(1) I’m not a big stickler for reading Shakespeare the right way, but I acknowledge (as I think you have to) that there is a right way. Or at least that there are wrong ways. It was a performance of Julius Caesar that first brought this home to me, during the opening harangue by Marullus when he launches into the mob celebrating Caesar’s homecoming: “O you hard hearts, you cruel men of Rome.”
As I read it, the only way to deliver these lines is to emphasize “hard hearts” close to equally, giving both words the same weight so as to draw out the near rhyme and emphasize the admonitory tone. I can see Marullus shaking his head at the crowd. “O you hard hearts.”
I may be wrong in this, but I know they’re not meant to be rushed together, as they were in the production that I saw, where they were almost elided as in “hard-hats.” Perhaps that was the intention (the rude mechanicals of Rome are proto hard-hats), but I doubt it. And it sounded awful!
(2) The tag “et cetera” (“and other things”) is designed to make your eye and mind wander, sort of like “yadda, yadda, yadda.” That’s my excuse for never really being aware of the fact, until this most recent re-reading, that when Brutus is considering the letters that have been thrown in his window “et cetera” isn’t his own gloss on what Cassius has written but actually part of the letter itself. I know this should have always been clear to me from the punctuation and the rest of the line — “‘Shall Rome, et cetera.’ Thus must I piece it out . . .” — but it never really twigged. I always read it as Brutus just skimming over the rest of the letter’s contents.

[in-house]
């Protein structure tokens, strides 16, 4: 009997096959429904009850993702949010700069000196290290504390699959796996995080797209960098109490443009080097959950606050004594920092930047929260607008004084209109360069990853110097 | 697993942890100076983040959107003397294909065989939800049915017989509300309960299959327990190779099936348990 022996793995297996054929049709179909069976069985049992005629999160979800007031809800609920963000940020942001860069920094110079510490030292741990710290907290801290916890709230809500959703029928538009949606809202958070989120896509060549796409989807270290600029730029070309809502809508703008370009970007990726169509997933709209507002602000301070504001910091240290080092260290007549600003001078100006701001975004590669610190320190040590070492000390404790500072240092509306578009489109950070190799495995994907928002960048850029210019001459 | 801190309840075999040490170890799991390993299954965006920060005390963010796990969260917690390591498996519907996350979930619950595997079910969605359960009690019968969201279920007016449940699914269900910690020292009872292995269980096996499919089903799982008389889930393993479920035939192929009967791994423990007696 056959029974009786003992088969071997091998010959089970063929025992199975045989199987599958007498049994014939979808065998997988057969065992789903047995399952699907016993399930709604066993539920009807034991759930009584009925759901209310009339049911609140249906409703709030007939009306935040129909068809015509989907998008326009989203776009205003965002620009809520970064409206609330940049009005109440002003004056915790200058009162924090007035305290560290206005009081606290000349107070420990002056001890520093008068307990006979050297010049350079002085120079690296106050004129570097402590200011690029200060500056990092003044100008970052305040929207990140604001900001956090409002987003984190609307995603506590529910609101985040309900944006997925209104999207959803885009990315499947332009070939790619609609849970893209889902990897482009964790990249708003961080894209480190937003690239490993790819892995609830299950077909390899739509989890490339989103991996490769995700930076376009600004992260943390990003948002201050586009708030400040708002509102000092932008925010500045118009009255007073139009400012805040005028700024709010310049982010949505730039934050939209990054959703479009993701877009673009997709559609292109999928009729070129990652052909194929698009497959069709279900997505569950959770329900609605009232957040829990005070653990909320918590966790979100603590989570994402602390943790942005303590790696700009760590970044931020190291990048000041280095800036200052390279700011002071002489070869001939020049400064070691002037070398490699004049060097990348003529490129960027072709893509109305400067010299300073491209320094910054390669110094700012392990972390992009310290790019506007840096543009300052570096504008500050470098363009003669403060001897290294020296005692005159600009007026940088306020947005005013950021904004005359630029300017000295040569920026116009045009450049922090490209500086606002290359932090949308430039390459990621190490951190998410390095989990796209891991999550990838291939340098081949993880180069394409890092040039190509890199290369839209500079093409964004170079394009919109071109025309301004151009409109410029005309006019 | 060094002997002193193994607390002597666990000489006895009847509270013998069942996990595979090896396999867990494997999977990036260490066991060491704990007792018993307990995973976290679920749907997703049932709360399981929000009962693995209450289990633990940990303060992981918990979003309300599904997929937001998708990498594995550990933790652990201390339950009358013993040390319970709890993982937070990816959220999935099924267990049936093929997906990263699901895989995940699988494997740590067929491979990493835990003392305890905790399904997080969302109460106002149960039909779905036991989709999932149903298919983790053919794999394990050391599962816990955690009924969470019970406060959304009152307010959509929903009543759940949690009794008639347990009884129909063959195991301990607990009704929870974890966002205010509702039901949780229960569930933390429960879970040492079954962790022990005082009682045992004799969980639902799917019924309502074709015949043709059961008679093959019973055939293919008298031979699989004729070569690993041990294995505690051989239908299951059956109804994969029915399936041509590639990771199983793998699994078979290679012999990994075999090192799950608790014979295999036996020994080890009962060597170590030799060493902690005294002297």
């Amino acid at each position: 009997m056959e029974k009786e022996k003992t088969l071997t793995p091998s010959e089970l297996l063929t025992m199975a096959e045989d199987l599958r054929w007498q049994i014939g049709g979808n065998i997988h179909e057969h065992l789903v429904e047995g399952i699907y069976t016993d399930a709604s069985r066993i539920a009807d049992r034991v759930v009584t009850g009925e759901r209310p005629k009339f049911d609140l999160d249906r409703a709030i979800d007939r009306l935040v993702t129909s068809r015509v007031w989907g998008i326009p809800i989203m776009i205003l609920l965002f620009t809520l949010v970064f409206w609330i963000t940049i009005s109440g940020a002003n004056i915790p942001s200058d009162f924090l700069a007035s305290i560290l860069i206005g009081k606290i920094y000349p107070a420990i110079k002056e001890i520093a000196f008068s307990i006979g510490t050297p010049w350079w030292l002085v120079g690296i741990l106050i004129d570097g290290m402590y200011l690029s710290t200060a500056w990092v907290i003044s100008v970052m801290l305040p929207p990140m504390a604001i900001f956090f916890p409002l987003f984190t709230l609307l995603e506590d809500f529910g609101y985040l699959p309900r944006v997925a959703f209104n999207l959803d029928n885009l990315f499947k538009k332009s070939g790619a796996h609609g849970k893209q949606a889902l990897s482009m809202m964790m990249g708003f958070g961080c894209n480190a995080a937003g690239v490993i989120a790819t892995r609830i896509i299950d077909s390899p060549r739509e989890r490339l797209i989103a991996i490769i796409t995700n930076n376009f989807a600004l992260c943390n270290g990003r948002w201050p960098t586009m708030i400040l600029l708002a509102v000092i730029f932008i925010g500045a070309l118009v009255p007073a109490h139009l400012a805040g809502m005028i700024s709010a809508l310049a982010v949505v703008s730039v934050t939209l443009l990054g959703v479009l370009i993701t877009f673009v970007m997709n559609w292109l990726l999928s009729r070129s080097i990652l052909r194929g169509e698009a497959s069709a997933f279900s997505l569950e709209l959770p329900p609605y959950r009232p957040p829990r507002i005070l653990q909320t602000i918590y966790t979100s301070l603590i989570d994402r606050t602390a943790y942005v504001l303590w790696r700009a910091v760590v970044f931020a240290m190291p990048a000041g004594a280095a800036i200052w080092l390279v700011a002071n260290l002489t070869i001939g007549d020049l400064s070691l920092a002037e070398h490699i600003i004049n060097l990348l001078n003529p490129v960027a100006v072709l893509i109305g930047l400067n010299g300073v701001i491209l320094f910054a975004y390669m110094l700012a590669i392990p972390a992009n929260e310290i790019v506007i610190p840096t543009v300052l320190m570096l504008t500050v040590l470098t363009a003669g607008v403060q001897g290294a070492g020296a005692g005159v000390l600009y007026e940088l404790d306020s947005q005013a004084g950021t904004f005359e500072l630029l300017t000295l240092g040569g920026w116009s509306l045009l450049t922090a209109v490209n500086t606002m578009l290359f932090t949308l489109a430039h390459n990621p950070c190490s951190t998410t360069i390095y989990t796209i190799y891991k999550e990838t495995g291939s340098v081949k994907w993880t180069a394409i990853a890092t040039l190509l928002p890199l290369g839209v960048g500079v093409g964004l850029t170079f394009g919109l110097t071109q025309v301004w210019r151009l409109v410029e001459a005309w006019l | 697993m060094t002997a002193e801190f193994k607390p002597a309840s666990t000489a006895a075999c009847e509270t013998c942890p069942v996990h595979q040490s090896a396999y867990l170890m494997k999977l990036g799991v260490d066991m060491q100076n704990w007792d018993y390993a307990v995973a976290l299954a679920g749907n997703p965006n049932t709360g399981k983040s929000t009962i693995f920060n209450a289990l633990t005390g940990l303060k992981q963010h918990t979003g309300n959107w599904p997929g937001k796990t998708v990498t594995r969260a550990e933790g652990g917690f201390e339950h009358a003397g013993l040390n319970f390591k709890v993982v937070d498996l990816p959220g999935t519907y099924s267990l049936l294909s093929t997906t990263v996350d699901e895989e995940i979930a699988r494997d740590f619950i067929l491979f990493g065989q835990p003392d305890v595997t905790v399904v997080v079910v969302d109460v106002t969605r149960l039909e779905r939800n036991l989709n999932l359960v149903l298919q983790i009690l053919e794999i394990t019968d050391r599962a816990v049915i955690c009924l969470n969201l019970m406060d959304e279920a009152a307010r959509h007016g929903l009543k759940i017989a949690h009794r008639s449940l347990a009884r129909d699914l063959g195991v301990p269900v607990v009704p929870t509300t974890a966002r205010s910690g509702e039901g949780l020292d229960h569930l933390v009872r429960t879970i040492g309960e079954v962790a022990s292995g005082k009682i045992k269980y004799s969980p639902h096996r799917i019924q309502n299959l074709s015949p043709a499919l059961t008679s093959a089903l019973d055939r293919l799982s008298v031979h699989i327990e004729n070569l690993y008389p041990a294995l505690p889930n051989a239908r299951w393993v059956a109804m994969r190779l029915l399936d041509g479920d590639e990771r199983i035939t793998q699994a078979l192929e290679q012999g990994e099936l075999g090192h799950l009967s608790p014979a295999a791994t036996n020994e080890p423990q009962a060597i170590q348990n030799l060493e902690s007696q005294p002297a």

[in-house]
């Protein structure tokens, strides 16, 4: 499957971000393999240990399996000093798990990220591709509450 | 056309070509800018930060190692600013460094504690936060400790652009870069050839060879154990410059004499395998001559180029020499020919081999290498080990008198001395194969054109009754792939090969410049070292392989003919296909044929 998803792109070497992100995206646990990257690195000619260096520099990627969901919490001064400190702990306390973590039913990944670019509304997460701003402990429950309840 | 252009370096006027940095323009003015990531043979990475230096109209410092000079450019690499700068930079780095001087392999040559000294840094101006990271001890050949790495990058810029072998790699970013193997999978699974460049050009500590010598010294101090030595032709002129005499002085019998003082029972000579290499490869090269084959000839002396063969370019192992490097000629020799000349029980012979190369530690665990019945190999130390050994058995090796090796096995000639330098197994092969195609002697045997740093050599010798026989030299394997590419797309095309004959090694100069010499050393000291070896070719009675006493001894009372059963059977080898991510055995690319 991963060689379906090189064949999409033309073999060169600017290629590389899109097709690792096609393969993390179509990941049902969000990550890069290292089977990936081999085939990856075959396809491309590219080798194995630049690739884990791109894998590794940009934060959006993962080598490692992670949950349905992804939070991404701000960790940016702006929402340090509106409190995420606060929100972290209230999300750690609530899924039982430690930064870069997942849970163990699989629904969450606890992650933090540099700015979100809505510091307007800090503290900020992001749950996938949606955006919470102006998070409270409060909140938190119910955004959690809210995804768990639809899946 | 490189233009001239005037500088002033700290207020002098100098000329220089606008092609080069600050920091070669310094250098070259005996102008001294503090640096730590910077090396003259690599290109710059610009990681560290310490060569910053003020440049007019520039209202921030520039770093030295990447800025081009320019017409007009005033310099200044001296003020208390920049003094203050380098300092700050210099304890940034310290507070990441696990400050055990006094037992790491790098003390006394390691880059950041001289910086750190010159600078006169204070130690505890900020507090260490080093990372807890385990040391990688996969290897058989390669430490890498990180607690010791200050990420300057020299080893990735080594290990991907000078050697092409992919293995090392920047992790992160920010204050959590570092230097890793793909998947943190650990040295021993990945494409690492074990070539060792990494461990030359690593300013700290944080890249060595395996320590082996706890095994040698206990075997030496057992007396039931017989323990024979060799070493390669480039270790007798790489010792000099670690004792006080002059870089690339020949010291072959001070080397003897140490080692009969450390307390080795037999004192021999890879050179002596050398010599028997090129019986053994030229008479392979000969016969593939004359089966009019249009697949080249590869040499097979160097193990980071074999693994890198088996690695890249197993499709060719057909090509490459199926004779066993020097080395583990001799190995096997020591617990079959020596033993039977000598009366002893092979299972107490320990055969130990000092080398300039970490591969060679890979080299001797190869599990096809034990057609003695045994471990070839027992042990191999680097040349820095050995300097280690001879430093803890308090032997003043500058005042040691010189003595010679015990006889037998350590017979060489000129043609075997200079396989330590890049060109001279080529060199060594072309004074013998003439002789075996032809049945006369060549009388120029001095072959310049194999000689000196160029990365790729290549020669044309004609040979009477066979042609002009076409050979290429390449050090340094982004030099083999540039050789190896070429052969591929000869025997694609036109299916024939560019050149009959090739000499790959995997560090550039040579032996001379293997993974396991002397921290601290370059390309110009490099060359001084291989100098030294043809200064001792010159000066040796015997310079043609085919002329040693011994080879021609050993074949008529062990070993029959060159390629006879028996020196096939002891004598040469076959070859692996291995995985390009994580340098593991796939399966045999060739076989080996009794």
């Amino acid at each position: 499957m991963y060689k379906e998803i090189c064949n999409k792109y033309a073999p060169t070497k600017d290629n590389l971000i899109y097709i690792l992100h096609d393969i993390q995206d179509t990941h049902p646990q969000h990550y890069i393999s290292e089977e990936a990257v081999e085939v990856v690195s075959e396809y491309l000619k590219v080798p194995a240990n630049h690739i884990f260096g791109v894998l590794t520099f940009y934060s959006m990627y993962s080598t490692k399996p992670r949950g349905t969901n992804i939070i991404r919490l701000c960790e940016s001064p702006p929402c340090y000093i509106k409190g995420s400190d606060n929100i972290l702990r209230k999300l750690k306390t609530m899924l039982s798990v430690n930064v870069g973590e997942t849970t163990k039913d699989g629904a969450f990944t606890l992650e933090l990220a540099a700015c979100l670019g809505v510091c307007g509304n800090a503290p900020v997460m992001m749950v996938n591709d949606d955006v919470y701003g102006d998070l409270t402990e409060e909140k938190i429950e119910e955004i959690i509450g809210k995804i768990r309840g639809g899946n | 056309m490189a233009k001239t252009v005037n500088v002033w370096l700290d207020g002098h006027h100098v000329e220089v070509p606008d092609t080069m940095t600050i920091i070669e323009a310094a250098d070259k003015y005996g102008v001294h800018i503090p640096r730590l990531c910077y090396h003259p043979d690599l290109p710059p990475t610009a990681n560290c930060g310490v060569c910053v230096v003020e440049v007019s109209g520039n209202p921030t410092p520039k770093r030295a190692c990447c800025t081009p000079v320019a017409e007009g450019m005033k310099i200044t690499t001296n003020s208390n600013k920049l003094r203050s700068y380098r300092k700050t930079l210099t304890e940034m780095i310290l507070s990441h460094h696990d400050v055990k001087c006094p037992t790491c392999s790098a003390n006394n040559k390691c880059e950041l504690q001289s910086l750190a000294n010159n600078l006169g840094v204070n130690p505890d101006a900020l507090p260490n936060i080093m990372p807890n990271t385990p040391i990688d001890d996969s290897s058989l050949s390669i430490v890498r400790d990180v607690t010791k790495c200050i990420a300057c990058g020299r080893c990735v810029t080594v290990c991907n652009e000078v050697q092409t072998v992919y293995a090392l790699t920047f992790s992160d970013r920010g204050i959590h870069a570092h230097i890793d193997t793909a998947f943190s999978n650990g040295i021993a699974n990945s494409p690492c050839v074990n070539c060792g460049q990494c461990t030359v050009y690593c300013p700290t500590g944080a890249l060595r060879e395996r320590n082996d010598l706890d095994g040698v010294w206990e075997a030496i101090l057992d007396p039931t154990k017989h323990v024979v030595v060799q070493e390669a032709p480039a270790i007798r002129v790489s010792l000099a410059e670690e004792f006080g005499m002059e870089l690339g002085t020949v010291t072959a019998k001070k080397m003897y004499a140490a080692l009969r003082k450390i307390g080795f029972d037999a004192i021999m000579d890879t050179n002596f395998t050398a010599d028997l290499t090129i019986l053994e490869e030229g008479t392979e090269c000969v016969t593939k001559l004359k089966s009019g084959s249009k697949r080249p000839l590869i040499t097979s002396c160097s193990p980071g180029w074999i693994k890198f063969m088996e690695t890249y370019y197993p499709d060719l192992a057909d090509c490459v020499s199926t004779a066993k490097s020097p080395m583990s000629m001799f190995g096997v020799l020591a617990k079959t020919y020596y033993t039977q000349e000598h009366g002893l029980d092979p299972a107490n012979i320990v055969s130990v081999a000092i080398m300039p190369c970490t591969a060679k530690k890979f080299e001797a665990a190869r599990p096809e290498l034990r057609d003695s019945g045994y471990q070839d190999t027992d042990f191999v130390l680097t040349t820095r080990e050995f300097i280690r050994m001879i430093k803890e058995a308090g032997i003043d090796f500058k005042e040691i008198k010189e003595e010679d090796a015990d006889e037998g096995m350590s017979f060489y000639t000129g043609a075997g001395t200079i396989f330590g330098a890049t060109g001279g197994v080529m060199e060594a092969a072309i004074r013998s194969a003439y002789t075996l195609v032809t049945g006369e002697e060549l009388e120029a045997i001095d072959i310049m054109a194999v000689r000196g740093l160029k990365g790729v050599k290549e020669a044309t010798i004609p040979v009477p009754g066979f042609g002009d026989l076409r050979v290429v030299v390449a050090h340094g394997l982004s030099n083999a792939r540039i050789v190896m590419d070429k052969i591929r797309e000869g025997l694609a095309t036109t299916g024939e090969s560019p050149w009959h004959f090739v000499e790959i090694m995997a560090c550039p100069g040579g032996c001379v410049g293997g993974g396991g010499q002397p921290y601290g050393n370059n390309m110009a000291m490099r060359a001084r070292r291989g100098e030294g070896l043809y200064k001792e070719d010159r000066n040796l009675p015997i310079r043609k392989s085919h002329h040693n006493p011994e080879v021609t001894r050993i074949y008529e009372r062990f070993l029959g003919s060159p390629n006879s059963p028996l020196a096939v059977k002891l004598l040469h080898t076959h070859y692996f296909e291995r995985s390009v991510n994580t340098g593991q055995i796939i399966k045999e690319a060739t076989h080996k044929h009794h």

I think part of the reason why I read it like this is that it’s hard to figure out why Cassius would have written the letter in such a way. Just saying “Shall Rome, et cetera . . .” doesn’t make a very persuasive case. I guess the point is that Cassius wants Brutus to do all the work of persuasion, making him imagine the worst that could happen. This isn’t a bad approach, but just writing “Shall Rome, et cetera” seems a remarkable way of going about it.
(3) So true:
There is a tide in the affairs of men
Which, taken at the flood, leads on to fortune;
Omitted, all the voyage of their life
Is bound in shallows and in miseries.
The last two lines aren’t always included by people quoting this, but they strike me as the most meaningful, the ones that really seal the deal. That said, how ironic is it that Brutus’s advice in this instance is wrong? He should have skipped this particular tide and avoided Philippi. Or maybe his reasoning was correct and the larger point is that even if you do catch the right tide, it’s not always enough. Such an irony underlines something I’ve often observed during meetings when canvassing for opinions on the best way to move forward. Invariably the argument that wins the day is the one that is best expressed, not the one that is the most reasonable or most likely to succeed. Good rhetoric is meant to be seductive — that’s its whole purpose, really — which is something to keep in mind whenever you can feel it working.